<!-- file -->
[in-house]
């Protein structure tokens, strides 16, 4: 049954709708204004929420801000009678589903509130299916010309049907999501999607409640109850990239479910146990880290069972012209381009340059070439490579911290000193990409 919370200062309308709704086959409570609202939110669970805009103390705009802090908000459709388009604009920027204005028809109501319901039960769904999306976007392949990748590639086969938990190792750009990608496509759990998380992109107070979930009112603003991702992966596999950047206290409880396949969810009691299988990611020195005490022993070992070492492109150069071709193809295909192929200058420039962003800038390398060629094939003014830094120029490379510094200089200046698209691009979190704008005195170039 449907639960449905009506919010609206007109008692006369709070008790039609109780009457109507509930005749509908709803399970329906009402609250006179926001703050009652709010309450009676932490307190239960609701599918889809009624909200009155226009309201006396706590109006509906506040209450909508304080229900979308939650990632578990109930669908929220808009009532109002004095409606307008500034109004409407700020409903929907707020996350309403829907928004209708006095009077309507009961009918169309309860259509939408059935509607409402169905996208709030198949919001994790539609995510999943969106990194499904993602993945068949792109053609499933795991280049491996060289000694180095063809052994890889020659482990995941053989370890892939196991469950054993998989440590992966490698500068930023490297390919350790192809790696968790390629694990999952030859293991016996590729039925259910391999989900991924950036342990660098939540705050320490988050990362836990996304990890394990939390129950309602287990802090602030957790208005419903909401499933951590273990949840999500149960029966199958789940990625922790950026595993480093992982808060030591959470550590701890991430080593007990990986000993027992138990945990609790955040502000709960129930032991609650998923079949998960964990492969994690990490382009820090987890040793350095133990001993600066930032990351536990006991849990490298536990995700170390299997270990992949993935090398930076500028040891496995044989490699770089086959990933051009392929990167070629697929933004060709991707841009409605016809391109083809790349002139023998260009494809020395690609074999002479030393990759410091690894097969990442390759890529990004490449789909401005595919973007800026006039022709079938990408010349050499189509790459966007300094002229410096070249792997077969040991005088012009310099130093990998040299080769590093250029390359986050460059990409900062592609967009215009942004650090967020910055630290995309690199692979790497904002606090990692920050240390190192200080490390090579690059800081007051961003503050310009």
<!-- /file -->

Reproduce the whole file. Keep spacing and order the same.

[in-house]
């Protein structure tokens, strides 16, 4: 049954709708204004929420801000009678589903509130299916010309049907999501999607409640109850990239479910146990880290069972012209381009340059070439490579911290000193990409 919370200062309308709704086959409570609202939110669970805009103390705009802090908000459709388009604009920027204005028809109501319901039960769904999306976007392949990748590639086969938990190792750009990608496509759990998380992109107070979930009112603003991702992966596999950047206290409880396949969810009691299988990611020195005490022993070992070492492109150069071709193809295909192929200058420039962003800038390398060629094939003014830094120029490379510094200089200046698209691009979190704008005195170039 449907639960449905009506919010609206007109008692006369709070008790039609109780009457109507509930005749509908709803399970329906009402609250006179926001703050009652709010309450009676932490307190239960609701599918889809009624909200009155226009309201006396706590109006509906506040209450909508304080229900979308939650990632578990109930669908929220808009009532109002004095409606307008500034109004409407700020409903929907707020996350309403829907928004209708006095009077309507009961009918169309309860259509939408059935509607409402169905996208709030198949919001994790539609995510999943969106990194499904993602993945068949792109053609499933795991280049491996060289000694180095063809052994890889020659482990995941053989370890892939196991469950054993998989440590992966490698500068930023490297390919350790192809790696968790390629694990999952030859293991016996590729039925259910391999989900991924950036342990660098939540705050320490988050990362836990996304990890394990939390129950309602287990802090602030957790208005419903909401499933951590273990949840999500149960029966199958789940990625922790950026595993480093992982808060030591959470550590701890991430080593007990990986000993027992138990945990609790955040502000709960129930032991609650998923079949998960964990492969994690990490382009820090987890040793350095133990001993600066930032990351536990006991849990490298536990995700170390299997270990992949993935090398930076500028040891496995044989490699770089086959990933051009392929990167070629697929933004060709991707841009409605016809391109083809790349002139023998260009494809020395690609074999002479030393990759410091690894097969990442390759890529990004490449789909401005595919973007800026006039022709079938990408010349050499189509790459966007300094002229410096070249792997077969040991005088012009310099130093990998040299080769590093250029390359986050460059990409900062592609967009215009942004650090967020910055630290995309690199692979790497904002606090990692920050240390190192200080490390090579690059800081007051961003503050310009």